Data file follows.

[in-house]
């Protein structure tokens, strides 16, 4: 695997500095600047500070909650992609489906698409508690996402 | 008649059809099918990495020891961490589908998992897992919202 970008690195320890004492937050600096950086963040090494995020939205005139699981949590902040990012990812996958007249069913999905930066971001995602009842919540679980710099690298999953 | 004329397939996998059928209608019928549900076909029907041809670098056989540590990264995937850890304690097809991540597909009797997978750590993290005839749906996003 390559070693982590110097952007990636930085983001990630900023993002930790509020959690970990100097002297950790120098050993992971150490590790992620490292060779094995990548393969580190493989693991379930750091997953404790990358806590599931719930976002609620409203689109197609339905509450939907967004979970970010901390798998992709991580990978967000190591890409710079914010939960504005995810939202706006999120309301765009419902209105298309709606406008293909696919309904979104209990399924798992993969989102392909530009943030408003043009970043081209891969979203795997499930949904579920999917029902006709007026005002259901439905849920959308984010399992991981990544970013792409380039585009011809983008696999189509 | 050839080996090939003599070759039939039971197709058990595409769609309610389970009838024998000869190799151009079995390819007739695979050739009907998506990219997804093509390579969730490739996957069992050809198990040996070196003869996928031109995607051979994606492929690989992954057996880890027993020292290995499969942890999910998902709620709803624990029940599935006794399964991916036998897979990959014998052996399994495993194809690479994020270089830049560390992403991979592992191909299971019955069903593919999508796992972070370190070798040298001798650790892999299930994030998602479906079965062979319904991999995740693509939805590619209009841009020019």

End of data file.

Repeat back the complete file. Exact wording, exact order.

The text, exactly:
[in-house]
């Protein structure tokens, strides 16, 4: 695997500095600047500070909650992609489906698409508690996402 | 008649059809099918990495020891961490589908998992897992919202 970008690195320890004492937050600096950086963040090494995020939205005139699981949590902040990012990812996958007249069913999905930066971001995602009842919540679980710099690298999953 | 004329397939996998059928209608019928549900076909029907041809670098056989540590990264995937850890304690097809991540597909009797997978750590993290005839749906996003 390559070693982590110097952007990636930085983001990630900023993002930790509020959690970990100097002297950790120098050993992971150490590790992620490292060779094995990548393969580190493989693991379930750091997953404790990358806590599931719930976002609620409203689109197609339905509450939907967004979970970010901390798998992709991580990978967000190591890409710079914010939960504005995810939202706006999120309301765009419902209105298309709606406008293909696919309904979104209990399924798992993969989102392909530009943030408003043009970043081209891969979203795997499930949904579920999917029902006709007026005002259901439905849920959308984010399992991981990544970013792409380039585009011809983008696999189509 | 050839080996090939003599070759039939039971197709058990595409769609309610389970009838024998000869190799151009079995390819007739695979050739009907998506990219997804093509390579969730490739996957069992050809198990040996070196003869996928031109995607051979994606492929690989992954057996880890027993020292290995499969942890999910998902709620709803624990029940599935006794399964991916036998897979990959014998052996399994495993194809690479994020270089830049560390992403991979592992191909299971019955069903593919999508796992972070370190070798040298001798650790892999299930994030998602479906079965062979319904991999995740693509939805590619209009841009020019």